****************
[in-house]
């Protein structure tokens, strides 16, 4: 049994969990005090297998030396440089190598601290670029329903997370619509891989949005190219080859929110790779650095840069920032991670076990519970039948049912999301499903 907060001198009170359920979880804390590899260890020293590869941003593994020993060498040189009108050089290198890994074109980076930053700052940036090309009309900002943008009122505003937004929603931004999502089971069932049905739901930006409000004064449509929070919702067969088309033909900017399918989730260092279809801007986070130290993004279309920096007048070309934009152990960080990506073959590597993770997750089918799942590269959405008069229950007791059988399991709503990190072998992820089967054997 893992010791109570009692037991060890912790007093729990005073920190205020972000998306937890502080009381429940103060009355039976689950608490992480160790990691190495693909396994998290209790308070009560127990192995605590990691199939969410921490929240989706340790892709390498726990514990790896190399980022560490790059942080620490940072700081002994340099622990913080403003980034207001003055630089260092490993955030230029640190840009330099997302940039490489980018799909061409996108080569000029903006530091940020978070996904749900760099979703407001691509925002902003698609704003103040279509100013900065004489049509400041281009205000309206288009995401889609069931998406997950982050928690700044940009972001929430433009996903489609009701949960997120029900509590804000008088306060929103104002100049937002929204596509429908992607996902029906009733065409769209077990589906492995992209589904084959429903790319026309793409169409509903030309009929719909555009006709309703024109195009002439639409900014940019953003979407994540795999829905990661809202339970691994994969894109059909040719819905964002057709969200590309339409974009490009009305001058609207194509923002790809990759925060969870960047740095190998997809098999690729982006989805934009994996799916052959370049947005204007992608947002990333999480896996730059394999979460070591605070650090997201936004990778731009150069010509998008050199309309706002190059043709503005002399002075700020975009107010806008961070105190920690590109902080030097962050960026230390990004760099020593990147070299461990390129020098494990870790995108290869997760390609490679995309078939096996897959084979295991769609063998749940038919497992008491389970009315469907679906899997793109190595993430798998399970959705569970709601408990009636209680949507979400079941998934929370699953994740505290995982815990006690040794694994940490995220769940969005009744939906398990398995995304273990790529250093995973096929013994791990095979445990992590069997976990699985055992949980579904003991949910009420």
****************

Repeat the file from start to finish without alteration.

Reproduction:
[in-house]
């Protein structure tokens, strides 16, 4: 049994969990005090297998030396440089190598601290670029329903997370619509891989949005190219080859929110790779650095840069920032991670076990519970039948049912999301499903 907060001198009170359920979880804390590899260890020293590869941003593994020993060498040189009108050089290198890994074109980076930053700052940036090309009309900002943008009122505003937004929603931004999502089971069932049905739901930006409000004064449509929070919702067969088309033909900017399918989730260092279809801007986070130290993004279309920096007048070309934009152990960080990506073959590597993770997750089918799942590269959405008069229950007791059988399991709503990190072998992820089967054997 893992010791109570009692037991060890912790007093729990005073920190205020972000998306937890502080009381429940103060009355039976689950608490992480160790990691190495693909396994998290209790308070009560127990192995605590990691199939969410921490929240989706340790892709390498726990514990790896190399980022560490790059942080620490940072700081002994340099622990913080403003980034207001003055630089260092490993955030230029640190840009330099997302940039490489980018799909061409996108080569000029903006530091940020978070996904749900760099979703407001691509925002902003698609704003103040279509100013900065004489049509400041281009205000309206288009995401889609069931998406997950982050928690700044940009972001929430433009996903489609009701949960997120029900509590804000008088306060929103104002100049937002929204596509429908992607996902029906009733065409769209077990589906492995992209589904084959429903790319026309793409169409509903030309009929719909555009006709309703024109195009002439639409900014940019953003979407994540795999829905990661809202339970691994994969894109059909040719819905964002057709969200590309339409974009490009009305001058609207194509923002790809990759925060969870960047740095190998997809098999690729982006989805934009994996799916052959370049947005204007992608947002990333999480896996730059394999979460070591605070650090997201936004990778731009150069010509998008050199309309706002190059043709503005002399002075700020975009107010806008961070105190920690590109902080030097962050960026230390990004760099020593990147070299461990390129020098494990870790995108290869997760390609490679995309078939096996897959084979295991769609063998749940038919497992008491389970009315469907679906899997793109190595993430798998399970959705569970709601408990009636209680949507979400079941998934929370699953994740505290995982815990006690040794694994940490995220769940969005009744939906398990398995995304273990790529250093995973096929013994791990095979445990992590069997976990699985055992949980579904003991949910009420």